Monica Bascio is used to waking up before the sun. Training for three Paralympic sports, the early morning workouts are what keep her ahead of the game, but recently the reasons for the early mornings have changed. Instead of waking up to an alarm, Bascio is waking up to the sounds of her 22-month-old son, Henry.
"Henry is climbing all over everything right now," Bascio laughed.
Two years ago, Bascio's priorities all changed. Taking the 2007-2008 season off, she switched gears from being an athlete to being a mom.
"It was kind of hard," Bascio said. "We try to balance it out, but it's certainly different in that he is clearly the priority. He sets the day's schedule, whether he knows it or not."
The balancing act is working. Bascio most recently finished on the podium in the women's 5K at the IPC Cross Country World Cup in Whistler, the site of next year's Paralympic Winter Games. She is leading the way for the U.S. women.
She has a very clear goal for next year after just missing the podium at the 2006 Paralympic Winter Games in Torino.
"To perform well at the 2010 Paralympic Games representing the U.S.," she said.
Her dreams of representing the U.S once more at the 2008 Paralympic Games in cycling were dashed when she broke her leg in February before the competition. She knew it would be difficult to recover in time. She didn't have the time to prepare for the increasingly competitive field.
Instead she is looking forward to Vancouver all while spending as much time with her son as possible.
"He is at a really fun age where he repeats everything you say," Bascio said. "I love hearing him laugh, reading to him and playing with him."
But it's not easy to find time to train with an almost two-year-old running everywhere. Sometimes she needs a little help. That's where daycare, her husband, Ian, and family step in.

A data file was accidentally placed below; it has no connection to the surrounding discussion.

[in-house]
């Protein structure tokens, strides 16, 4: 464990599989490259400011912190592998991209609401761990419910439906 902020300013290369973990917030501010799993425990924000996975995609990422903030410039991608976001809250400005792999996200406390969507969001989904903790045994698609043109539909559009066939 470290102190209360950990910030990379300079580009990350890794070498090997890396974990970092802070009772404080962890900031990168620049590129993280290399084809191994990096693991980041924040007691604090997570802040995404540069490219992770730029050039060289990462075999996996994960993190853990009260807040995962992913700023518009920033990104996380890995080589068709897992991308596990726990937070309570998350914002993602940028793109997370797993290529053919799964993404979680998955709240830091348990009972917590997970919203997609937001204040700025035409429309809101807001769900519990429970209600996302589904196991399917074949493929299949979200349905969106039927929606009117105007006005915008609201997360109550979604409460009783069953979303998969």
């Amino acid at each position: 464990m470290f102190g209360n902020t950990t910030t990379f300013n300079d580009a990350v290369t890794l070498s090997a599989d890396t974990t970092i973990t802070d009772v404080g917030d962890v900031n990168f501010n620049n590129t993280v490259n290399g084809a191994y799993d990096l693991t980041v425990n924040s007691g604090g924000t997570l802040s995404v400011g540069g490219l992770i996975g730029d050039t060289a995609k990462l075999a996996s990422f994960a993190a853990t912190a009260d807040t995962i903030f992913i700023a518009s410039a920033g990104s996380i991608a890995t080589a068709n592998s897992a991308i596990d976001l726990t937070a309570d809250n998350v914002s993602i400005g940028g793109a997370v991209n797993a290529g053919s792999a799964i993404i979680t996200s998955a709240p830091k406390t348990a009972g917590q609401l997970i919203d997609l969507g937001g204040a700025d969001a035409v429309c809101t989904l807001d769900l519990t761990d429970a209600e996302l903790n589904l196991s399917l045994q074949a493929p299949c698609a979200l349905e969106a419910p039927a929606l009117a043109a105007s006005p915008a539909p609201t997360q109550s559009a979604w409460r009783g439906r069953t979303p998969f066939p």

She's still trying to figure out how she balances life as an athlete and a mom.
"That's the $100,000 question," Bascio laughed. "How do I balance being a Paralympic athlete and a mom? If only I had an answer to that."
"It's really hard," she said. "Obviously I can count on him napping and sometimes that doesn't happen. I get up really early a lot to do my secondary training in the garage. I'm not a gym person, but I go when there is child care for strengthening."
Sometimes Henry even joins in on his mom's training.
"I pull him on the ski sometimes, but I'm not able to do that on the bike with the way it is set up. If I'm biking then I will have to have a child care set up or my husband works from home so he adjusts his schedule. It's very dynamic and ever changing."
Bascio admits that it is hard work being a mom.
"I realize now why people have babies in their 20s," she said. "I used to think I was too young and then I realized I was too old. It's a lot of energy to keep up with him."
Bascio is hoping to add more medals in the next year to her already impressive collection. She is a world champion handcyclist and has won the Sadler's Ultra Challenge, the longest and toughest wheelchair and handcycling race in the world, five times.
Henry is too young to understand all of his mom's accomplishments, but he enjoys the hardware she receives because of them.
"He wears them around his neck a lot," she said.
With Mother's Day this weekend, Bascio doesn't have anything special planned. She will be working at her job as an occupational therapist, but after she is done she will be going straight home to enjoy Henry's company.
"He is the cutest thing in the world and I am enjoying him thoroughly."